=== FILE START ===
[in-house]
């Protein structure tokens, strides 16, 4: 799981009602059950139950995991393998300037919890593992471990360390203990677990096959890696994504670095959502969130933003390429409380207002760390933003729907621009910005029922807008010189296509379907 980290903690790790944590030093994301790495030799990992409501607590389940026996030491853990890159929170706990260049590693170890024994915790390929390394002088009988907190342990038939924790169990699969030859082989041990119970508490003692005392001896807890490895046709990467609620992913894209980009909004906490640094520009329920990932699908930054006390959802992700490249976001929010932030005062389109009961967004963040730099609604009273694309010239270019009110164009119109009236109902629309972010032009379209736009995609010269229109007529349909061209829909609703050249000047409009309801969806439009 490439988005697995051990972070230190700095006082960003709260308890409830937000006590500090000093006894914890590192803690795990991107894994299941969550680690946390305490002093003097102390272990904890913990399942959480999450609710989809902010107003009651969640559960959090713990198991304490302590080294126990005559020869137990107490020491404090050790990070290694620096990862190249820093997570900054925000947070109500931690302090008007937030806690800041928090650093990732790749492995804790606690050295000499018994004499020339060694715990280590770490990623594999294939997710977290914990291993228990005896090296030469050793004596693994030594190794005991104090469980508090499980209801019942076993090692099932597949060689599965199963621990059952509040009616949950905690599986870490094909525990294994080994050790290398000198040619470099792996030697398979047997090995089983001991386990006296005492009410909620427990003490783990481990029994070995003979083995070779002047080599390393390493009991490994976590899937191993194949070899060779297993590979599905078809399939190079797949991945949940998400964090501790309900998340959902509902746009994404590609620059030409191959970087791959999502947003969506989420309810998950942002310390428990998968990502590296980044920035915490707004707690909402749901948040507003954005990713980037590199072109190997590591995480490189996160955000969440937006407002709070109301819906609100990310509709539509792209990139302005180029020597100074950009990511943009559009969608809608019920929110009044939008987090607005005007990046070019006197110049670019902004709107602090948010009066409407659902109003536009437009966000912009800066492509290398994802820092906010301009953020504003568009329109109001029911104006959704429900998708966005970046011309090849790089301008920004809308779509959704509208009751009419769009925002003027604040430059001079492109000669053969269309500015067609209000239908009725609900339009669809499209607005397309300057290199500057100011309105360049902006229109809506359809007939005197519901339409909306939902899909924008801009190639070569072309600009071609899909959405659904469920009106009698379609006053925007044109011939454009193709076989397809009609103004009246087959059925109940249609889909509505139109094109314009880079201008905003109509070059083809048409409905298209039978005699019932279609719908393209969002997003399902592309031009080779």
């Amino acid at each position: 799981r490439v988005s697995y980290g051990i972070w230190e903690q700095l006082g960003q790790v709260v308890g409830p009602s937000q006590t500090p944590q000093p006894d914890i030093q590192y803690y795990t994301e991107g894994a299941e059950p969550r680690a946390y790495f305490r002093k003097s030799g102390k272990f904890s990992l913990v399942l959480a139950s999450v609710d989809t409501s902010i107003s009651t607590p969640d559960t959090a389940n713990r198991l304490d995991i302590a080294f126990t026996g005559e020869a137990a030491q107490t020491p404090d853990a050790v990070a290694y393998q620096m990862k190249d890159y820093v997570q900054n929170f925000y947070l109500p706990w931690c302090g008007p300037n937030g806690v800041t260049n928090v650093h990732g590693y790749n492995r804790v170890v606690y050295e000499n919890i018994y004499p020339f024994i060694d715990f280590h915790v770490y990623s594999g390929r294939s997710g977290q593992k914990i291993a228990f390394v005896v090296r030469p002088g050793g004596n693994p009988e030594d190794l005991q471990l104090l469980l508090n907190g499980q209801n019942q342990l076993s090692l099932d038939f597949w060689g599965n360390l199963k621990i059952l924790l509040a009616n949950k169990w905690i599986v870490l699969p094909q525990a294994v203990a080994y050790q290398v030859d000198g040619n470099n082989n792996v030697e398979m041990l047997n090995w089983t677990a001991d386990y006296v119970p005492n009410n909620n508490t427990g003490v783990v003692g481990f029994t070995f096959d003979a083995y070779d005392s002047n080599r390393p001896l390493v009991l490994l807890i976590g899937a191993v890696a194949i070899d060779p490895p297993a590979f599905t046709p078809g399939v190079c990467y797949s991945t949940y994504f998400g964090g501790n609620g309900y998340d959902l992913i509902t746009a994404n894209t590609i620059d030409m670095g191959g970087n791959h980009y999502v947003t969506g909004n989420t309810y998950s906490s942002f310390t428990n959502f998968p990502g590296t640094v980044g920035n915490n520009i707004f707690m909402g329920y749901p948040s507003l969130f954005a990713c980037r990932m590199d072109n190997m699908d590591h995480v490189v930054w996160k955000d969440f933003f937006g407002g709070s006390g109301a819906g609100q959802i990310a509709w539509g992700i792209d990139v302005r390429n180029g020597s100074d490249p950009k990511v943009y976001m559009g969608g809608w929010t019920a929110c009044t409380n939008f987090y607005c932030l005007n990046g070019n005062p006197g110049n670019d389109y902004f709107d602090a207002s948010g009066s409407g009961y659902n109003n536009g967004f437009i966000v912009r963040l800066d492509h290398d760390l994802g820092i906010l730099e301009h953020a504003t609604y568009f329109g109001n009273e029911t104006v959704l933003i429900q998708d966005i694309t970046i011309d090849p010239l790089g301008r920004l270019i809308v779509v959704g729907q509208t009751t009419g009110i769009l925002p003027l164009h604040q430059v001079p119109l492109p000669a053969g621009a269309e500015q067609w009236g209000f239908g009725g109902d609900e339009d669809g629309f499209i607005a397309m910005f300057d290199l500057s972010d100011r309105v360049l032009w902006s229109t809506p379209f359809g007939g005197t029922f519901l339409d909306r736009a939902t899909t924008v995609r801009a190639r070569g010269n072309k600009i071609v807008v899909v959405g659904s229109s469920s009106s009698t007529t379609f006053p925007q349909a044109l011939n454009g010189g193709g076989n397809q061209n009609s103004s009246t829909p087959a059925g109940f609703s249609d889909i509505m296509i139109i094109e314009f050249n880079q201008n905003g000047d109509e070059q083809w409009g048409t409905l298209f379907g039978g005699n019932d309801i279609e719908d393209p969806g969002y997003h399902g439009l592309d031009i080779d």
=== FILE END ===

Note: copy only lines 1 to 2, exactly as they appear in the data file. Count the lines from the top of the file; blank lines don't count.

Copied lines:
[in-house]
């Protein structure tokens, strides 16, 4: 799981009602059950139950995991393998300037919890593992471990360390203990677990096959890696994504670095959502969130933003390429409380207002760390933003729907621009910005029922807008010189296509379907 980290903690790790944590030093994301790495030799990992409501607590389940026996030491853990890159929170706990260049590693170890024994915790390929390394002088009988907190342990038939924790169990699969030859082989041990119970508490003692005392001896807890490895046709990467609620992913894209980009909004906490640094520009329920990932699908930054006390959802992700490249976001929010932030005062389109009961967004963040730099609604009273694309010239270019009110164009119109009236109902629309972010032009379209736009995609010269229109007529349909061209829909609703050249000047409009309801969806439009 490439988005697995051990972070230190700095006082960003709260308890409830937000006590500090000093006894914890590192803690795990991107894994299941969550680690946390305490002093003097102390272990904890913990399942959480999450609710989809902010107003009651969640559960959090713990198991304490302590080294126990005559020869137990107490020491404090050790990070290694620096990862190249820093997570900054925000947070109500931690302090008007937030806690800041928090650093990732790749492995804790606690050295000499018994004499020339060694715990280590770490990623594999294939997710977290914990291993228990005896090296030469050793004596693994030594190794005991104090469980508090499980209801019942076993090692099932597949060689599965199963621990059952509040009616949950905690599986870490094909525990294994080994050790290398000198040619470099792996030697398979047997090995089983001991386990006296005492009410909620427990003490783990481990029994070995003979083995070779002047080599390393390493009991490994976590899937191993194949070899060779297993590979599905078809399939190079797949991945949940998400964090501790309900998340959902509902746009994404590609620059030409191959970087791959999502947003969506989420309810998950942002310390428990998968990502590296980044920035915490707004707690909402749901948040507003954005990713980037590199072109190997590591995480490189996160955000969440937006407002709070109301819906609100990310509709539509792209990139302005180029020597100074950009990511943009559009969608809608019920929110009044939008987090607005005007990046070019006197110049670019902004709107602090948010009066409407659902109003536009437009966000912009800066492509290398994802820092906010301009953020504003568009329109109001029911104006959704429900998708966005970046011309090849790089301008920004809308779509959704509208009751009419769009925002003027604040430059001079492109000669053969269309500015067609209000239908009725609900339009669809499209607005397309300057290199500057100011309105360049902006229109809506359809007939005197519901339409909306939902899909924008801009190639070569072309600009071609899909959405659904469920009106009698379609006053925007044109011939454009193709076989397809009609103004009246087959059925109940249609889909509505139109094109314009880079201008905003109509070059083809048409409905298209039978005699019932279609719908393209969002997003399902592309031009080779």